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service accounts (approximately 11.3 million as of late-1995) overstates the number of households (Arlen, 1995b,c; 1996). By contrast, note that the increase between 1993 and 1994 in pager subscriptions was about 7 million (Wireless Messaging Report, 1995c).
See Corcoran (1995a), New York Times (1995), Singletary (1995), Rohde (1995a), Report on Electronic Commerce (1995a), Hansell (1995a), and O'Brien (1995). According to Citibank's advertising flyer for this service, there is a "free" 800-number modem line; customers can move money between accounts, check balances, check whether checks have cleared, pay bills, and obtain stock quotes without charge. Citibank has reported some 100,000 subscribers through the third quarter of 1995 (see Arlen, 1995b).
The concern here is with the business relationship; from a technical point of view, it is reasonable and even desirable for the credit card protocols not to be bound to a particular communications solution (i.e., a particular type of communications technology and therefore a particular class of provider).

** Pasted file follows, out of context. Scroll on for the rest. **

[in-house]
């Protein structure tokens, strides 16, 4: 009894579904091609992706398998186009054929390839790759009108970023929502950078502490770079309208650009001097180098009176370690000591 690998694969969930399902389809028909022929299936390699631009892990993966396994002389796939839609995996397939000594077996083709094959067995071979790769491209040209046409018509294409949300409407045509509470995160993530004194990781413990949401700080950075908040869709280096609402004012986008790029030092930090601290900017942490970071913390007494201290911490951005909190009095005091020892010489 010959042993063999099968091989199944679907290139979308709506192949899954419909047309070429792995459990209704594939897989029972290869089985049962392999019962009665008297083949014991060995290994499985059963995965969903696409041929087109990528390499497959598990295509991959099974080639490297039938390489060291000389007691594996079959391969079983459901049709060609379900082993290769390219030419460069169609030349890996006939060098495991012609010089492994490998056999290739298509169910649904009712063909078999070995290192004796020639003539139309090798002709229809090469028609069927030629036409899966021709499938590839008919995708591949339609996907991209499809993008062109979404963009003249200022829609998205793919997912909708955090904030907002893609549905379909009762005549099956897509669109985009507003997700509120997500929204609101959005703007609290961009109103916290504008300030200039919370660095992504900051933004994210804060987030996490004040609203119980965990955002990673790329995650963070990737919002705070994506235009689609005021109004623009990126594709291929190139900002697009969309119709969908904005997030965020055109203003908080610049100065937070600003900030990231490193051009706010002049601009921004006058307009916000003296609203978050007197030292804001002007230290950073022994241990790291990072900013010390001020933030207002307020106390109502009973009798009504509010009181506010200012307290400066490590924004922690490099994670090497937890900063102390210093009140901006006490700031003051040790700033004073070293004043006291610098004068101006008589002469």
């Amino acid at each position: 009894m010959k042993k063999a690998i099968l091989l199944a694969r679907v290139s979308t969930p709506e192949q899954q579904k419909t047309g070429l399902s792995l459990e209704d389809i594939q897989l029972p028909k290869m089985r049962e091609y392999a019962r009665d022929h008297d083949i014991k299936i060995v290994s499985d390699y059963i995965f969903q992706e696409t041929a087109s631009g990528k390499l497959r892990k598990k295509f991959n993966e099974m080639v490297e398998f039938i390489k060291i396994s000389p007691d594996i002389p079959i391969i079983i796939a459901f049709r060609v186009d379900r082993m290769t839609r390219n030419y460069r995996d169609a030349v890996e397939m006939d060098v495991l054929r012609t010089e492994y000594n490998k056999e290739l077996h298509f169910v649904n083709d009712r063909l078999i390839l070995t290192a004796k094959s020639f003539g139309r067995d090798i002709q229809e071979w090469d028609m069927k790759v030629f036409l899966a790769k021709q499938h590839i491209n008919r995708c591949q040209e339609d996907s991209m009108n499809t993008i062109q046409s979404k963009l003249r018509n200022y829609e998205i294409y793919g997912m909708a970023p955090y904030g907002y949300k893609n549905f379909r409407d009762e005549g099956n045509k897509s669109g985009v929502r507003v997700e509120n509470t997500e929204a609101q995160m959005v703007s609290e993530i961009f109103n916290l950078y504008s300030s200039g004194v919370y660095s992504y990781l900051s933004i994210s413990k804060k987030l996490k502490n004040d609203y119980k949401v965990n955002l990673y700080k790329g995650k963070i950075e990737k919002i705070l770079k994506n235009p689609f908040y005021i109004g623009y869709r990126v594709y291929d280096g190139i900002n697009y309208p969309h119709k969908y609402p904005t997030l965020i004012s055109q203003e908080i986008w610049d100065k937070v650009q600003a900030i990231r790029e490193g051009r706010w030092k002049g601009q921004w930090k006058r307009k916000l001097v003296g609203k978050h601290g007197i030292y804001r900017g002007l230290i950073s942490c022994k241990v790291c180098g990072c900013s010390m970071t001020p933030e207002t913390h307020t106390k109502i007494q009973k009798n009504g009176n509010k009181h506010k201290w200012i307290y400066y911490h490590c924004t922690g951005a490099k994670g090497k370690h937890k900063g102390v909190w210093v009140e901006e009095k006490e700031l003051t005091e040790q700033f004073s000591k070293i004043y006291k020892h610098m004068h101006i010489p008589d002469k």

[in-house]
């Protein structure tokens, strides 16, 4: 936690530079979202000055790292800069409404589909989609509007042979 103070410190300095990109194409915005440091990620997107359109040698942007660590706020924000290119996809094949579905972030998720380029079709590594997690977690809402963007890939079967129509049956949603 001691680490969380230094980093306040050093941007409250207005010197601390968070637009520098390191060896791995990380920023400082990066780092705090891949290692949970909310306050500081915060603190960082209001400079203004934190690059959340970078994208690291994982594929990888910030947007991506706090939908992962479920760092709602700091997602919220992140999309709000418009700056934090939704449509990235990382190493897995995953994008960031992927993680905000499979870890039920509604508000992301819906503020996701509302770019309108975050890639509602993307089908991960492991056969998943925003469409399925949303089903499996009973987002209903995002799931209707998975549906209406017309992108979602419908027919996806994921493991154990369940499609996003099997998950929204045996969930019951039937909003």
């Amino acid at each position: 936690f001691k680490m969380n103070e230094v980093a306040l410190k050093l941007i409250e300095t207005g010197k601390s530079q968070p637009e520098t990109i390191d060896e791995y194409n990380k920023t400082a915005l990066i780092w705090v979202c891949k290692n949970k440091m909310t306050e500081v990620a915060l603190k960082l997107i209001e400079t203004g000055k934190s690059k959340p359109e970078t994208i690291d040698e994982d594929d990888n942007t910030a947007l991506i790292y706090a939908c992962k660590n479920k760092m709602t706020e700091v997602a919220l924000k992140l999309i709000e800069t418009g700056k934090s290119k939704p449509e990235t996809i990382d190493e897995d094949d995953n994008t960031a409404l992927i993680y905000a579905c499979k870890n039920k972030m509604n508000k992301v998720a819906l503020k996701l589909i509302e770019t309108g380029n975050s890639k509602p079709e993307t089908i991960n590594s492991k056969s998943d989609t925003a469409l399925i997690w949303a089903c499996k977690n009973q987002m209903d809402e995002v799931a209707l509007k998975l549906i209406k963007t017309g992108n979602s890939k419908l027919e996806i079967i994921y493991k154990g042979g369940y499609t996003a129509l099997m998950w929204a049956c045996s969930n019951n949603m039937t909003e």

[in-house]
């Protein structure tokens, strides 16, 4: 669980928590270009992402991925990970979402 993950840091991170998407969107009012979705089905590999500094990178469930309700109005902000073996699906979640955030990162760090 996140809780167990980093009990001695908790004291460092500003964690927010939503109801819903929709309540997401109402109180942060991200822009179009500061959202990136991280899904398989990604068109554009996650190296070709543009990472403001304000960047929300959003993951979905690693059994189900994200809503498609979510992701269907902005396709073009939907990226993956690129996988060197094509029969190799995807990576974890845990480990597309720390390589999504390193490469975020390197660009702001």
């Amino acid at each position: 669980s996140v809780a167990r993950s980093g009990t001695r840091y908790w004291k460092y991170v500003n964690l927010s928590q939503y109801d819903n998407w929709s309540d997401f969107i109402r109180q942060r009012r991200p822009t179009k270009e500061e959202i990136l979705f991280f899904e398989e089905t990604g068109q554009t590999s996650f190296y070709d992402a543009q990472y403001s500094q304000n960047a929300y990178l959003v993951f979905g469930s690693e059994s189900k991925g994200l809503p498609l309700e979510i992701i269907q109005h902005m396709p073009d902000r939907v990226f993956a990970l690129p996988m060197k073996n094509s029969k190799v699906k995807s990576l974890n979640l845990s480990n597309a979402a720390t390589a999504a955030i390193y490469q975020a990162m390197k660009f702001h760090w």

See Booker (1995a) and Sullivan-Trainor (1995).
Perhaps because of difficulties guaranteeing cost recovery, they conclude that cable-delivered interactive services will be a choice available to only about 2.5 million households by 1998, but will accelerate and reach 40 million households by 2005.
While there is much discussion about interactive television (broadcast and cable), that alternative is not likely to rival services delivered via PCs between now and the year 2000. However, whereas with cable the providers make investments and spread costs among subscribers, with direct broadcast satellite (DBS) consumers bear substantial capital costs up front. Market research data suggest that consumers spent between $0.5 and $1 billion on digital DBS receivers in their first year of availability (Communications Daily, 1995d). This compares to a total U.S. business local-area network investment of approximately $5 billion (see Chapter 5 section, "Data Communications"). See Markoff (1994), Landler (1995), and Shenon (1995).
Some argue, however, that relatively modest levels of capability may be sufficient to support basic access; this is part of the argument behind the case for universal access to electronic mail as a first step in broader universal information infrastructure access (see, for example, Anderson et al., 1995).
As discussed at the January workshop, whether set-top boxes should continue to be leased or be made available for purchase is a matter of debate within the cable industry.